Kitchen talk: chefs’ perspective on Florence’s restaurants

Beyond the pass with Gianluca Giordano and Gentian Shehi

Karl Whittaker
June 19, 2019 - 14:19

Behind the cameras of televised cooking shows and the pages of food reviews and travel guides, the customer knows very little about what really goes on in the minds and kitchens of the chefs who prepare their food. As a former chef with work experience in both low- and high-end restaurants, I have some awareness of what happens behind the pass of an English kitchen. But are the perimeters the same in Florence? What is Florentine food? Why do chefs here in this historic city do what they do? Industry experts, from diverse standards and serving styles, discussed with me their restaurants, the importance of food guides and how they do what they do.



Gianluca Giordano is the owner of Antica Trattoria da Tito. The restaurant has been in his family since 1917 when it was started by his great-great-grandfather, Tito. Since then, the via San Gallo locale has stayed true to its legacy by serving the same traditional Florentine food it did over 100 years ago. The style is a basic family trattoria, offering pleasing plates such as coal-cooked ham with smoked burrata, bistecca fiorentina and coniglio alla boscaiola, a rabbit stew.


Executive chef Gentian Shehi of Winter Garden by Caino has been cooking since the age of 14, and was awarded a Michelin star in 2015. The hotel restaurant at The St. Regis Florence serves memorable dishes, reminiscent of Tuscan heritage with a finer and more particular edge. On the Temptation menu one can try “a variety of ten typical Tuscan cereals and legumes in a warm creamy soup”. Before starting his experience in the kitchen, Shehi studied piano for four years at Taranto’s Conservatoire.



Executive chef Gentian Shehi of Winter Garden by Caino



“I left because my family couldn’t afford it, and working in the restaurants was the fastest way to get a job and be independent. After spending every day in the kitchen, learning how to cook, I started to love it. Now I can’t live without cooking!”



When asked about the importance of food and travel guides, Shehi contributed, “The Michelin Guide is an objective and transparent indicator that ensures that what we offer in our restaurants is at the highest level of excellence of food and service.”



Giordano differed on this point. “Guides are part of a different culture, not ours. Michelin is worldwide, but it’s a guide only for those who need rigid plans. We Italians like to get lost in the city and find ourselves, so it isn’t as important here in our culture as it is in the US or the UK. It’s not synonymous with quality, but is instead synonymous with a backwards way of thinking, and that thinking is that fancy is the only good thing and rigidity is better than free-thinking.”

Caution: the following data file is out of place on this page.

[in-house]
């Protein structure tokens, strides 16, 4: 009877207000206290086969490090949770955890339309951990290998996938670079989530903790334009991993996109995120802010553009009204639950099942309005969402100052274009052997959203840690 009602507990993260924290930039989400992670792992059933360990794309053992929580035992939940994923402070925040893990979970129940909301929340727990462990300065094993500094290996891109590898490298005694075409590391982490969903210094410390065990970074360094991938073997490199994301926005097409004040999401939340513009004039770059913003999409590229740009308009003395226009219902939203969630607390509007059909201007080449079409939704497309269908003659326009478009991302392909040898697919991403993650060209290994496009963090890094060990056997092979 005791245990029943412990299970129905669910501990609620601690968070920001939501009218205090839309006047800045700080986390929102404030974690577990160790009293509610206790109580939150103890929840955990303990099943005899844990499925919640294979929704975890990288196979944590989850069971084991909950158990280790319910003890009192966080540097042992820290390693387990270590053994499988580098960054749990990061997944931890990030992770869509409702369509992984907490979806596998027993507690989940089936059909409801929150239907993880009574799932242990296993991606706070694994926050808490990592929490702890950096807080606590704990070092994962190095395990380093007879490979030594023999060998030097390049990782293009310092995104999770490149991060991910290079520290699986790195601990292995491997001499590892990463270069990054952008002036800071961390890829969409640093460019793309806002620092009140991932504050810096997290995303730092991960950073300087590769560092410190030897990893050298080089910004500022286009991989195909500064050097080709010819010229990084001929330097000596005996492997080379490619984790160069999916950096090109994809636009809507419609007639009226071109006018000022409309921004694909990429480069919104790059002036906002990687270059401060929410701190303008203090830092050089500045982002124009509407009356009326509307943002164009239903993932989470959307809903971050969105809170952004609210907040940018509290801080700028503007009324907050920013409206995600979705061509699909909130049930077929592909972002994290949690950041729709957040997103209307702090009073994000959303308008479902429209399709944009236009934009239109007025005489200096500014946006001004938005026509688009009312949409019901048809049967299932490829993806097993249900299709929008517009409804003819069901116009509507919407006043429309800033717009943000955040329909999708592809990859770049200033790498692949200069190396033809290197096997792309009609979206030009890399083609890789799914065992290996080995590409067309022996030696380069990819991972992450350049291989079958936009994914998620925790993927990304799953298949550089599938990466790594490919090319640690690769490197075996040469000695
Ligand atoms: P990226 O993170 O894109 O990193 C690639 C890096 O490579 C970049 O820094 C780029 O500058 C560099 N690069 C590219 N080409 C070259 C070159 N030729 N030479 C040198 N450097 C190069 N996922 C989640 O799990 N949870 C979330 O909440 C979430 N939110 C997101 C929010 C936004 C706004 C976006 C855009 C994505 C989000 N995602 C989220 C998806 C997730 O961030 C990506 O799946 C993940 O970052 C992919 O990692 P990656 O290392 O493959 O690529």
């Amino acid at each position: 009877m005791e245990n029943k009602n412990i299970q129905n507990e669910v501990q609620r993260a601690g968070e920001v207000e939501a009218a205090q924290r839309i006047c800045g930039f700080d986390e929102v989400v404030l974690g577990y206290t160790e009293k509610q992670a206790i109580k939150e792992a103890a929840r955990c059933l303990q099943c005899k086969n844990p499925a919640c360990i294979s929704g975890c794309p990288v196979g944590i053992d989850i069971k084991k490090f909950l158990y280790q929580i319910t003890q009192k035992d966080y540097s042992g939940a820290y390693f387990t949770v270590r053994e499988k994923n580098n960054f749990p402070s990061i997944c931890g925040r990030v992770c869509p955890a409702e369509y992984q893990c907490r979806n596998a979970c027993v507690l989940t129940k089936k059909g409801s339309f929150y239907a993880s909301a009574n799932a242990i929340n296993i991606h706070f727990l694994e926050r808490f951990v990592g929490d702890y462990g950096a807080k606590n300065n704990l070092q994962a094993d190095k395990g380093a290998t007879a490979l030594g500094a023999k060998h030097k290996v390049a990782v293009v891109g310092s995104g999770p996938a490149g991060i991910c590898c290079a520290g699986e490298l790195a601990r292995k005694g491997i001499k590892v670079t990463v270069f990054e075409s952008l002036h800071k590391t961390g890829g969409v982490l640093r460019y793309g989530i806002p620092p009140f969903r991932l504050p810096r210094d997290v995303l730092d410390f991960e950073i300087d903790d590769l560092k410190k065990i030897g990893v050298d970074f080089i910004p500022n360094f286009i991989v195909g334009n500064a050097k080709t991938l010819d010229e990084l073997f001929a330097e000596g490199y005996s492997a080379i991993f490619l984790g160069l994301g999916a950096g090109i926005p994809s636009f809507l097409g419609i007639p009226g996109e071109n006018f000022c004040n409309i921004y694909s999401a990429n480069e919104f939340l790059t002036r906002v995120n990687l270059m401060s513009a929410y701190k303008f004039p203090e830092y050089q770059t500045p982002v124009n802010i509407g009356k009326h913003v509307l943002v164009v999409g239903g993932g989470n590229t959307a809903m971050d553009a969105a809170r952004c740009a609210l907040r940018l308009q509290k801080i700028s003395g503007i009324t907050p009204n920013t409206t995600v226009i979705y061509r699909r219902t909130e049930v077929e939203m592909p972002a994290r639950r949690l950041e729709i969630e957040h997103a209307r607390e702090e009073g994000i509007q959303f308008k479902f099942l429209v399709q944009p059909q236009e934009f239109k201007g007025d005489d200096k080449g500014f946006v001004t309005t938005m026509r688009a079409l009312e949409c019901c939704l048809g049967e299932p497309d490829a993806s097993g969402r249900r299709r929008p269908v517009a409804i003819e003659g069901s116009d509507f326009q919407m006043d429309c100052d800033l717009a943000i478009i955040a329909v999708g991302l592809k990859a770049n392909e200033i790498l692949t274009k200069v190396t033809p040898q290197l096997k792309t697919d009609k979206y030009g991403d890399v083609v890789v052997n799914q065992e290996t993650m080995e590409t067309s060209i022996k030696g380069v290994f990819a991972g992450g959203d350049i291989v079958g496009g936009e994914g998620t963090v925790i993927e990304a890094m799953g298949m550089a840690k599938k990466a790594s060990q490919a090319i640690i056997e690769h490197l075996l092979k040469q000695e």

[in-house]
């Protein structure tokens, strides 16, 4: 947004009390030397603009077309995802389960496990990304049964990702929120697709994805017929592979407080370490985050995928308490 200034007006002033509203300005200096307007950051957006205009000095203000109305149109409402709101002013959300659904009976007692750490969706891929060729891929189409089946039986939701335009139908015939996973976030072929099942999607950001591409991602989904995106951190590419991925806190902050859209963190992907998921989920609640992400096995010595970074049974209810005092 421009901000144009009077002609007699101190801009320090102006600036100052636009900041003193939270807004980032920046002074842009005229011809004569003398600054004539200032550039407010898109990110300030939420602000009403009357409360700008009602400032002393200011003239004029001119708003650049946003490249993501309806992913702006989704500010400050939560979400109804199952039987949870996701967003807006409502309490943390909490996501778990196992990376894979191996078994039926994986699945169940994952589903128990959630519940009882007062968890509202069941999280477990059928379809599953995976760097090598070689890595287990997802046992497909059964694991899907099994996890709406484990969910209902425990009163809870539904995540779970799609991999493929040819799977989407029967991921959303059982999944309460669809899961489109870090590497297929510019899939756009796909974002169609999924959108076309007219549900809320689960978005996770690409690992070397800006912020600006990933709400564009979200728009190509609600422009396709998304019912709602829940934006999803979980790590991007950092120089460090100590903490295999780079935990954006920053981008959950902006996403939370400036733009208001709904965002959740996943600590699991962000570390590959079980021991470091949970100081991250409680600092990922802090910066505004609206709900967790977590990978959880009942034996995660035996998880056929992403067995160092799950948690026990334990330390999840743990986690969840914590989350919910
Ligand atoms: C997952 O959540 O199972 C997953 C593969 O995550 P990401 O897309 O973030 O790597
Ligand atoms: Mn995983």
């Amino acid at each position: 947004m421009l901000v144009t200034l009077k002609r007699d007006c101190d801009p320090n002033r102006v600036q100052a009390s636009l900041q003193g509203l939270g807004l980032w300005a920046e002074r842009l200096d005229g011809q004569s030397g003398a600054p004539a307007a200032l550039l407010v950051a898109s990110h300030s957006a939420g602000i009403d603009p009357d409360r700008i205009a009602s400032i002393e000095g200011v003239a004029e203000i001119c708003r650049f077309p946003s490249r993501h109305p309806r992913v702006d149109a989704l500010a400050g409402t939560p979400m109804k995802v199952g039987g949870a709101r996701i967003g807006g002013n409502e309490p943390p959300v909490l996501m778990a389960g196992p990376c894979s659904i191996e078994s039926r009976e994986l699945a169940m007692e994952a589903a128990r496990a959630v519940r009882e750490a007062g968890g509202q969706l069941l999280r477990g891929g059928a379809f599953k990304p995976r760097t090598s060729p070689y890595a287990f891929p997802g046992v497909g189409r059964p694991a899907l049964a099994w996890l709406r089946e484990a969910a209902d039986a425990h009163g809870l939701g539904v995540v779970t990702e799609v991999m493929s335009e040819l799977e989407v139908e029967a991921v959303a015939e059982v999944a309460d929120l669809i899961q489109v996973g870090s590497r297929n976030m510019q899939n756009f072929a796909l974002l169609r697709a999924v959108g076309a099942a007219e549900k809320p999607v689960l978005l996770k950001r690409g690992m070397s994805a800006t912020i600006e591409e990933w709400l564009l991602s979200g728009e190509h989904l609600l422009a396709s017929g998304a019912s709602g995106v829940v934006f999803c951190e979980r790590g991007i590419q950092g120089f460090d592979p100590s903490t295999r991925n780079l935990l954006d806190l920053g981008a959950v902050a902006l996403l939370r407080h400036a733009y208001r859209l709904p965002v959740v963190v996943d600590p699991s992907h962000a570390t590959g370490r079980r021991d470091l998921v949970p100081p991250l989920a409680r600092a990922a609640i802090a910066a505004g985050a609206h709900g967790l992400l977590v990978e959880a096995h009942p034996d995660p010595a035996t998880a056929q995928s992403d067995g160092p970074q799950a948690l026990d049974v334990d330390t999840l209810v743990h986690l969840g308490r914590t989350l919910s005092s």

Having come from a Michelin background, I diplomatically agree with both. The star awards offer restaurants something prestigious to work towards, and because of this incentive, restaurants can go on to push the boundaries and create rather than copy. But focusing solely on such accolades can lead to issues in the dining room. The guest’s needs can be tossed to the wayside, and the staff’s wellbeing disregarded. It is extremely important for a restaurant and the restaurant’s owner/chefs to find a balance between both ways of thinking.





Gianluca Giordano, owner of Antica Trattoria da Tito




The topic of the discussion shifted to what should be at the forefront of a chef’s priorities, such as produce, personal originality and customer care. When asked, Giordano suggested that chefs and restaurant alike must value their identity above all other considerations. “We don’t want to run a fancy place, because we are not that kind of people. Identity now in this globalized world is so much more important for businesses because everybody seems to be trying to be exactly the same.”


From my experience in the UK, I find truth in this statement. Many restaurants have dedicated themselves to copying recipes from innovative restaurants in the hope it will bring them success.


Shehi agreed that it is important for a restaurant to solidify its own identity, but he believes that the guest’s needs should come first. “Of course the identity is tied to the guest’s needs and what he or she is looking for and the offer of a high-level restaurant should be tailored to meet at best the customer’s expectations and local market needs.”


Despite the differences in costs, styles and backgrounds, these Florentine restaurants share values. And despite differences on the importance of guides, and what makes them “tick”, they are both fuelled by a passion for quality Florentine food. Gianluca Giordano and Gentian Shehi care about what they serve, which is evident in the plates they produce.

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